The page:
What is Big Think?  

We are Big Idea Hunters…

We live in a time of information abundance, which far too many of us see as information overload. With the sum total of human knowledge, past and present, at our fingertips, we’re faced with a crisis of attention: which ideas should we engage with, and why? Big Think is an evolving roadmap to the best thinking on the planet — the ideas that can help you think flexibly and act decisively in a multivariate world.

A word about Big Ideas and Themes — The architecture of Big Think

Big ideas are lenses for envisioning the future. Every article and video on bigthink.com and on our learning platforms is based on an emerging “big idea” that is significant, widely relevant, and actionable. We’re sifting the noise for the questions and insights that have the power to change all of our lives, for decades to come. For example, reverse-engineering is a big idea in that the concept is increasingly useful across multiple disciplines, from education to nanotechnology.

Themes are the seven broad umbrellas under which we organize the hundreds of big ideas that populate Big Think. They include New World Order, Earth and Beyond, 21st Century Living, Going Mental, Extreme Biology, Power and Influence, and Inventing the Future.

Big Think Features:

12,000+ Expert Videos


Browse videos featuring experts across a wide range of disciplines, from personal health to business leadership to neuroscience.

Watch videos

World Renowned Bloggers


Big Think’s contributors offer expert analysis of the big ideas behind the news.

Go to blogs

Big Think Edge


Big Think’s Edge learning platform for career mentorship and professional development provides engaging and actionable courses delivered by the people who are shaping our future.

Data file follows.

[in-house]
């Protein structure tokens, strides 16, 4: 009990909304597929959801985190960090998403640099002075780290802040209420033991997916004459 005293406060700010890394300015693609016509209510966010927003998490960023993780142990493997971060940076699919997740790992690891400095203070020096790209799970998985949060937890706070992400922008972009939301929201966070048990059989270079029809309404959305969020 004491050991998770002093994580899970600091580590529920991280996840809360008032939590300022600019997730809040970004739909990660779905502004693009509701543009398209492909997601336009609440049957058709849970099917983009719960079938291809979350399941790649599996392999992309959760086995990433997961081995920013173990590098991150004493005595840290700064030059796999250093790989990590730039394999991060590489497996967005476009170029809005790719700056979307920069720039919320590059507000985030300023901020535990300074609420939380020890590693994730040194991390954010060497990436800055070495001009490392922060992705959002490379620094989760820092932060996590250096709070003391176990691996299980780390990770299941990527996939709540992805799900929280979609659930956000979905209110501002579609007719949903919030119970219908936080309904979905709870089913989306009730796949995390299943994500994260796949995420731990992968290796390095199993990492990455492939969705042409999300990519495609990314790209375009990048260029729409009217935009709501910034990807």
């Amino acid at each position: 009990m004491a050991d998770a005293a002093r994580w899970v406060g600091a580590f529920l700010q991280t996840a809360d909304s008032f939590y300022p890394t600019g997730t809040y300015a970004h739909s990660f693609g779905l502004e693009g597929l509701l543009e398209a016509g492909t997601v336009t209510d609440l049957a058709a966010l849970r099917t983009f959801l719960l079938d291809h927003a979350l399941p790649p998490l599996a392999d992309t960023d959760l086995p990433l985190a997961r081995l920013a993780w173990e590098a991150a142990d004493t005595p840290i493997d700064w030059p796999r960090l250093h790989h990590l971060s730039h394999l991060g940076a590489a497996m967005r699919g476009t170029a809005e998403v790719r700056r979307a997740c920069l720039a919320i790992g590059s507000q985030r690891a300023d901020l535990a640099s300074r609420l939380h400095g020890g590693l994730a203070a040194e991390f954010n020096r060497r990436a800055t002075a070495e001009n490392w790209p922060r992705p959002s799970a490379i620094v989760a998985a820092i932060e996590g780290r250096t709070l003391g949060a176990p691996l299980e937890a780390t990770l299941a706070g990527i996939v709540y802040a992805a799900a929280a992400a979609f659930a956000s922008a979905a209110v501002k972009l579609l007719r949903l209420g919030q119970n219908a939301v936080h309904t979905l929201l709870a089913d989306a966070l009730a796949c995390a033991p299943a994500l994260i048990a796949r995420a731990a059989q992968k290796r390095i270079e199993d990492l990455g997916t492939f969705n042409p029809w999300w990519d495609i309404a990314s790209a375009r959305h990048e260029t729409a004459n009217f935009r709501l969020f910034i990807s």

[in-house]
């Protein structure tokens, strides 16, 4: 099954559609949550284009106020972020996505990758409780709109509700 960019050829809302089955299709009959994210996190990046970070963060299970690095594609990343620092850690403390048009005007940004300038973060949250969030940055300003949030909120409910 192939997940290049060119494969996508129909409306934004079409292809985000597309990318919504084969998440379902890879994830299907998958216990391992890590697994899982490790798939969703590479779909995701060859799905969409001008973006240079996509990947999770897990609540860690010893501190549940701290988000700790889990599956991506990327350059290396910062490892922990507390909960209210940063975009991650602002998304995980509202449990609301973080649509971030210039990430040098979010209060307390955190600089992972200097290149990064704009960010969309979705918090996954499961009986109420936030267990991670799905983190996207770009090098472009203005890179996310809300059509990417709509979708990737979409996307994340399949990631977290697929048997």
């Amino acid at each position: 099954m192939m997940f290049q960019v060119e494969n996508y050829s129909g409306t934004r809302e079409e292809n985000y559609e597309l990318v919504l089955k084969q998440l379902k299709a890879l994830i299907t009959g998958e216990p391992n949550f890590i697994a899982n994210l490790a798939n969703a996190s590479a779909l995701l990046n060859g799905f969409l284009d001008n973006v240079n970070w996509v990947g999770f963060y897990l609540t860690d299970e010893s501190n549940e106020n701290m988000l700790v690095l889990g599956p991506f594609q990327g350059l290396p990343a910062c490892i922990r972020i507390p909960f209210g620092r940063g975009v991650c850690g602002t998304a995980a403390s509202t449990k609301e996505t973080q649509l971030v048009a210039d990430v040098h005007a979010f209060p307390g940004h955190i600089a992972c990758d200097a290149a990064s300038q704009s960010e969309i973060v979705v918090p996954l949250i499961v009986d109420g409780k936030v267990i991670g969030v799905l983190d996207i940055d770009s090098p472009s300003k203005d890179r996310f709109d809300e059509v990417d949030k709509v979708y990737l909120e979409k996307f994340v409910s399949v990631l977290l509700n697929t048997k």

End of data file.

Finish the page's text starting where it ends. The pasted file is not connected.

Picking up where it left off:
Find out more
With rendition switcher


Ben Brantley: I suppose the obvious analogy for Obama would be Richard II.  I don’t buy it myself.  I think Obama is a stronger president than Richard II was, a king, but a man who is perhaps politically naïve, who is perhaps too cerebral for the world of assorted politics.  You could make a case for it.  I could see Obama as Hamlet, a man given to great cerebral self-examination who finally realizes he has to act.  

I don’t see Obama as Richard III the way a lot of people cast Richard Nixon as Richard III.  I don’t see Obama as Macbeth, although I think Macbeth when you go back to it is every ambitious person or at least someone with the grains of ambition who can be manipulated by an ambitious person that you’ve ever known and the thing for me about Shakespeare is, you know, you see these people standing around the water cooler.  I work with a dozen Iagos. 

More from the Big Idea for Tuesday, April 19 2011


Which Shakespeare Character...

Newsletter: Share: